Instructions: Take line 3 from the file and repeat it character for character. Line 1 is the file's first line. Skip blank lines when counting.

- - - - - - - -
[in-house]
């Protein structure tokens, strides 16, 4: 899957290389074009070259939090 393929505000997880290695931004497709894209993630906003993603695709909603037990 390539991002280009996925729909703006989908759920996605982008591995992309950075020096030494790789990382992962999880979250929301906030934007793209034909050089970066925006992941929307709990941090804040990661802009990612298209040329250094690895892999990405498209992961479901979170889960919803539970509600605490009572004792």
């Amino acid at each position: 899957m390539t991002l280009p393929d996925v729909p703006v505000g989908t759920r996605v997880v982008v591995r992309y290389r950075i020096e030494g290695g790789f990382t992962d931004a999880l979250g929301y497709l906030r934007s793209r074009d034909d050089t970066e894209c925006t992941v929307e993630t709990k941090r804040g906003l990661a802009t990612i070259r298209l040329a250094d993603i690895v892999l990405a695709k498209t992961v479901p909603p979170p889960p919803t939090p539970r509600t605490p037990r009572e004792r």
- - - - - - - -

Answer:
């Amino acid at each position: 899957m390539t991002l280009p393929d996925v729909p703006v505000g989908t759920r996605v997880v982008v591995r992309y290389r950075i020096e030494g290695g790789f990382t992962d931004a999880l979250g929301y497709l906030r934007s793209r074009d034909d050089t970066e894209c925006t992941v929307e993630t709990k941090r804040g906003l990661a802009t990612i070259r298209l040329a250094d993603i690895v892999l990405a695709k498209t992961v479901p909603p979170p889960p919803t939090p539970r509600t605490p037990r009572e004792r």